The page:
• 2011

    Princeton's Program in Women and Gender Studies changes its name to the Program in Gender and Sexuality Studies to "reflect the new development and changing focus of scholarship in the field."

  • 2009

    Princeton hires the country's first full-time college Hindu chaplain.

    In the same year, the Program in Latino Studies is established.

  • 2007

    Princeton announces a strategic plan to expand its international initiatives.

    In the same year, the Center for African American Studies (CAAS) opens in Stanhope Hall.

  • 2006

    Princeton launches the Office of Disability Services.

  • 2005

    Princeton launches the Lesbian, Gay, Bisexual, Transgender Center.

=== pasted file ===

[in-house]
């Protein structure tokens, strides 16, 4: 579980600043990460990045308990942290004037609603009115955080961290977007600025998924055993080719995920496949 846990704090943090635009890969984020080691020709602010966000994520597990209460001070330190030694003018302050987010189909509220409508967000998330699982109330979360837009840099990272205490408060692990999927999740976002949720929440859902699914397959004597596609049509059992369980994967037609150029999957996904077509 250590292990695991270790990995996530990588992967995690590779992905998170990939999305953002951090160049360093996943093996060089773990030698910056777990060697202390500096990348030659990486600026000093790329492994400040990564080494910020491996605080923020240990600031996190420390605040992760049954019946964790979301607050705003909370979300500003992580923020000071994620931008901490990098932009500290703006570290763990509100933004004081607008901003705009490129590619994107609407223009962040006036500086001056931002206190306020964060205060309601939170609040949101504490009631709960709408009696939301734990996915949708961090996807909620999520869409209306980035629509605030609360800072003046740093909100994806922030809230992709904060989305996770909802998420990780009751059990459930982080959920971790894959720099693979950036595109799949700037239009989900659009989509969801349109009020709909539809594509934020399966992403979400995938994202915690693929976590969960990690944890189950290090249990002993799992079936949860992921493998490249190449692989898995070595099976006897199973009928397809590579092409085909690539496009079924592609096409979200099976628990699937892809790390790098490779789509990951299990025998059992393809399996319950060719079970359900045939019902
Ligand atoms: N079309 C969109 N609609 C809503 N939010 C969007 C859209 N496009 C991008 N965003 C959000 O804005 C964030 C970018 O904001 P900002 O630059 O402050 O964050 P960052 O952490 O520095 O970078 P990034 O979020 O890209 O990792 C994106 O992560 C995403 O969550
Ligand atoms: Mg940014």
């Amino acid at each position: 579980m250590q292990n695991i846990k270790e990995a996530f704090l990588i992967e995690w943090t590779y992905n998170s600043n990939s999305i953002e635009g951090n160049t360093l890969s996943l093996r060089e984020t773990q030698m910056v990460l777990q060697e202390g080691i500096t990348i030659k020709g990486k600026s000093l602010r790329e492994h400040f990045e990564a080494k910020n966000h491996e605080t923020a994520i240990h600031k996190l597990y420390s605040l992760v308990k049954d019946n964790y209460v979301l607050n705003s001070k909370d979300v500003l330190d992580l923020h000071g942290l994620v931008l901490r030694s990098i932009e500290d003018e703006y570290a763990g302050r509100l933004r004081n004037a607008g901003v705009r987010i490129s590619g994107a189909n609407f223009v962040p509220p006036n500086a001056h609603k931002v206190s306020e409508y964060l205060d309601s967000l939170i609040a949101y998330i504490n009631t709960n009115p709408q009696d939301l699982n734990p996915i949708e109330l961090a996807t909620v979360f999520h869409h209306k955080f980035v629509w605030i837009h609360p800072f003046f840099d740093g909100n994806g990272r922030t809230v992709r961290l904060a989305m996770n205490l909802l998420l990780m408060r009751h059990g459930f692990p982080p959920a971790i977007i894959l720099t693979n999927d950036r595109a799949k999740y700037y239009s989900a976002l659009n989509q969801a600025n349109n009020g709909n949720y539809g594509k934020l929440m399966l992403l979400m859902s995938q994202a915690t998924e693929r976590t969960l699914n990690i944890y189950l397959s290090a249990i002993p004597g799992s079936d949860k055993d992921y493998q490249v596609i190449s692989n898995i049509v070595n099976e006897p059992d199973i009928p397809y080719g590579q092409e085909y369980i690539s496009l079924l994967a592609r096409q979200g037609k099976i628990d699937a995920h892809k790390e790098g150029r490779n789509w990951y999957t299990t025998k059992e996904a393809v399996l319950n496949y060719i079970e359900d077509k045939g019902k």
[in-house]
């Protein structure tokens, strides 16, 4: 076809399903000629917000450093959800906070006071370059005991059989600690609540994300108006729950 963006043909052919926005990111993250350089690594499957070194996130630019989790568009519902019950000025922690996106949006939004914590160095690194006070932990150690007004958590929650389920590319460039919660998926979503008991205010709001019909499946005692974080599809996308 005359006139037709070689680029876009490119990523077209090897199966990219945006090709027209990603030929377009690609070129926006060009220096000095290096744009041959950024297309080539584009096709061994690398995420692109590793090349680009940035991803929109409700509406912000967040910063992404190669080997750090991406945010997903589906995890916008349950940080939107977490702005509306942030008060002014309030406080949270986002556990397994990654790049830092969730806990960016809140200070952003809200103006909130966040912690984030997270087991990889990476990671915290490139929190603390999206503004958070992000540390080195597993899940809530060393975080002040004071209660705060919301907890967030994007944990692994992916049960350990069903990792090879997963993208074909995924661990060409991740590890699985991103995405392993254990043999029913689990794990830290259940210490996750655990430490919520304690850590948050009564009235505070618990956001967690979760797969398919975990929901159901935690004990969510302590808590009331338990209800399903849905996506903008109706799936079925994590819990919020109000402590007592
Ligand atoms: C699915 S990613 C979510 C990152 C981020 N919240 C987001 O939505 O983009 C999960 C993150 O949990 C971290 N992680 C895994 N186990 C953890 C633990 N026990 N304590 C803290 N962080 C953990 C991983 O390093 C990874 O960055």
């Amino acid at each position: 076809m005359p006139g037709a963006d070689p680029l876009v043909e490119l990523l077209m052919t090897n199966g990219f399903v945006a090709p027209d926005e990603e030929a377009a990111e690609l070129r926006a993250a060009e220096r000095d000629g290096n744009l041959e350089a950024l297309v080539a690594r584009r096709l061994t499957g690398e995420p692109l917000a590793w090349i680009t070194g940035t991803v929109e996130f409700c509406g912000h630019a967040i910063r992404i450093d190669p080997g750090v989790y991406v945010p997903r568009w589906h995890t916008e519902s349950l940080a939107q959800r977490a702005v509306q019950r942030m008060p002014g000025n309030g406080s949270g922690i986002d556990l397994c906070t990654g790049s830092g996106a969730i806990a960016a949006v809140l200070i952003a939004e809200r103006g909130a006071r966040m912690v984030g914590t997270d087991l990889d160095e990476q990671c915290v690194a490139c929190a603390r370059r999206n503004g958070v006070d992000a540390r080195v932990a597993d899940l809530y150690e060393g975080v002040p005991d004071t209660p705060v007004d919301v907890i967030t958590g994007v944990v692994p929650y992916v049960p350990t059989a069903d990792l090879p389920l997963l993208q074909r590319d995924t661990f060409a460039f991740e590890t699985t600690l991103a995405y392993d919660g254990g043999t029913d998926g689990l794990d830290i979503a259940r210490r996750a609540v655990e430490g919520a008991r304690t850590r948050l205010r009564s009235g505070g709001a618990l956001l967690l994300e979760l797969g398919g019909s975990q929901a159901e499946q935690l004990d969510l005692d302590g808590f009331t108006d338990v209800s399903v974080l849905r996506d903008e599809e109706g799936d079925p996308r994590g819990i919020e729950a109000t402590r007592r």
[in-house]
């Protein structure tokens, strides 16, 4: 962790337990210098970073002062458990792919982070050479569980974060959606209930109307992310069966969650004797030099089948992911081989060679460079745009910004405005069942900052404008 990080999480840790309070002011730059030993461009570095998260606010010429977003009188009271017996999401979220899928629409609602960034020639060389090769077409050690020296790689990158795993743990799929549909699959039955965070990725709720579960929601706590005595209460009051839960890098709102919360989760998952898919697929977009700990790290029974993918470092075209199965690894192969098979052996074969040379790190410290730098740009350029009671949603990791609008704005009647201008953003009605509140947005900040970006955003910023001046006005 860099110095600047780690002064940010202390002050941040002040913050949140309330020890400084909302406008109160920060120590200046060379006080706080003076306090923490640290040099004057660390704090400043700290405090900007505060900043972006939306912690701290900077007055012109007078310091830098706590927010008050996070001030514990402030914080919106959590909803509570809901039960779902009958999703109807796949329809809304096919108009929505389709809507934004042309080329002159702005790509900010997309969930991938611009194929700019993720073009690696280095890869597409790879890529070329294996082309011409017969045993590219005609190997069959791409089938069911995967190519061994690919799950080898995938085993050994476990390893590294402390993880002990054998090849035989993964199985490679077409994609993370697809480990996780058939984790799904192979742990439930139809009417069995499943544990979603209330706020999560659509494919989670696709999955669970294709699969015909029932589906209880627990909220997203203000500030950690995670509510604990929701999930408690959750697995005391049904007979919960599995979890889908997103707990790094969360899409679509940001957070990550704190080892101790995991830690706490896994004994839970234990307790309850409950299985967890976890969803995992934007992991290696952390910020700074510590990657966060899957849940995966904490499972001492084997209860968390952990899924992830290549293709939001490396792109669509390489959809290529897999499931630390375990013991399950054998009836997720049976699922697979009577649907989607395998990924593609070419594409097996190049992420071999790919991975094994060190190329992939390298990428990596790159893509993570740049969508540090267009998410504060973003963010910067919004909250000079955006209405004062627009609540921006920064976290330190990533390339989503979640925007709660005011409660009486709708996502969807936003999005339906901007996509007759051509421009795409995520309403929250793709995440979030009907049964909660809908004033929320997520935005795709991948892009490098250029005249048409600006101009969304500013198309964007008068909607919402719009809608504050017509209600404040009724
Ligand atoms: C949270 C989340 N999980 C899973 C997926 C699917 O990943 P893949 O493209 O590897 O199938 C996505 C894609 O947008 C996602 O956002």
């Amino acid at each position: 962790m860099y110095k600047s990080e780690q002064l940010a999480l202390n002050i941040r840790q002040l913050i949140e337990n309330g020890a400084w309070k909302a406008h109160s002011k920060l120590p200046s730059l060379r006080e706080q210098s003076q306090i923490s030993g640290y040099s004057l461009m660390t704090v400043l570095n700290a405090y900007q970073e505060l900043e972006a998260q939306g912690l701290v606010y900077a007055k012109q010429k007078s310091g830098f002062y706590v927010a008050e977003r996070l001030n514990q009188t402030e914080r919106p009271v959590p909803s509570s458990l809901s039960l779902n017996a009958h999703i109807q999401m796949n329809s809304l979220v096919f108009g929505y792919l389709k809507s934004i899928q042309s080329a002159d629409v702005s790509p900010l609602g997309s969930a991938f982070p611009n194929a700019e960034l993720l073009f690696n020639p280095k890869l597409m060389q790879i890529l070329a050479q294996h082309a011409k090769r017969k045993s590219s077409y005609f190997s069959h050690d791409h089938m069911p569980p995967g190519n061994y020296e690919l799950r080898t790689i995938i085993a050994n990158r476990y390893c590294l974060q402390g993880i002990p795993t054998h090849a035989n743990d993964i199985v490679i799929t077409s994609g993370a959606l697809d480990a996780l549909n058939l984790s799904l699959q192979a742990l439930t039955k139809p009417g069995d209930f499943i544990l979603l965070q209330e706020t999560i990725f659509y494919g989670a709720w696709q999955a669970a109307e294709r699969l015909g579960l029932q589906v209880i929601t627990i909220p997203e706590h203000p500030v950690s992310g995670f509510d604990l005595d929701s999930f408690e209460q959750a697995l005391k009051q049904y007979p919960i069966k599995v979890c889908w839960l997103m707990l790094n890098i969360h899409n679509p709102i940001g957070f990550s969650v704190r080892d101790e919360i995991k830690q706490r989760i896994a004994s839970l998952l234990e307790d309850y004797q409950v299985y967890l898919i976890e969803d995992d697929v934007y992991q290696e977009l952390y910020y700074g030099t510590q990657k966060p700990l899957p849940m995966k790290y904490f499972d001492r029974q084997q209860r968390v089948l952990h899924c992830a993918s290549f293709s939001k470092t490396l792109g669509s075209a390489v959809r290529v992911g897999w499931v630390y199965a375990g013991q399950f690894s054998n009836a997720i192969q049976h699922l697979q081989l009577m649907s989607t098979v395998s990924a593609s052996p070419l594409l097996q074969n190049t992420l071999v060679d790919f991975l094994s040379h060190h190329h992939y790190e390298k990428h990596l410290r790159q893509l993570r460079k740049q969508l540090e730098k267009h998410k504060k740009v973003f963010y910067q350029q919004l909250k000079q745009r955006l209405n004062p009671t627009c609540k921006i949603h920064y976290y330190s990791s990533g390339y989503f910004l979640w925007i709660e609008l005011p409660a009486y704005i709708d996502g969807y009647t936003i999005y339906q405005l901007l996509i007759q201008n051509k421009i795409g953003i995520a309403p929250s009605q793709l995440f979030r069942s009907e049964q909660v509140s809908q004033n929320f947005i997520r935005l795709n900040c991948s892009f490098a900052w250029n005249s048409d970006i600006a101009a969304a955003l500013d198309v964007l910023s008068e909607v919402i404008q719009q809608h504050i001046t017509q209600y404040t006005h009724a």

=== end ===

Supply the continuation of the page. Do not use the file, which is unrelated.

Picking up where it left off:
• 2001

    Princeton confers its first honorary degree on a Native American, Kevin Glover '78, a Pawnee/Comanche.

20th Century

Segregation and discrimination carried over into this century. Change finally began in earnest in the 1960s, leading to the addition of women and ethnic and religious minorities to the student body, the faculty and senior administrative posts.

  • 1998

    Princeton takes its first major steps to transform its financial aid policies, followed in 2001 by the groundbreaking "no-loan" policy.

  • 1994

    The Center for Jewish Life is established.

  • 1979

    Sally Frank '80 files a sex discrimination suit against all-male eating clubs.

  • 1972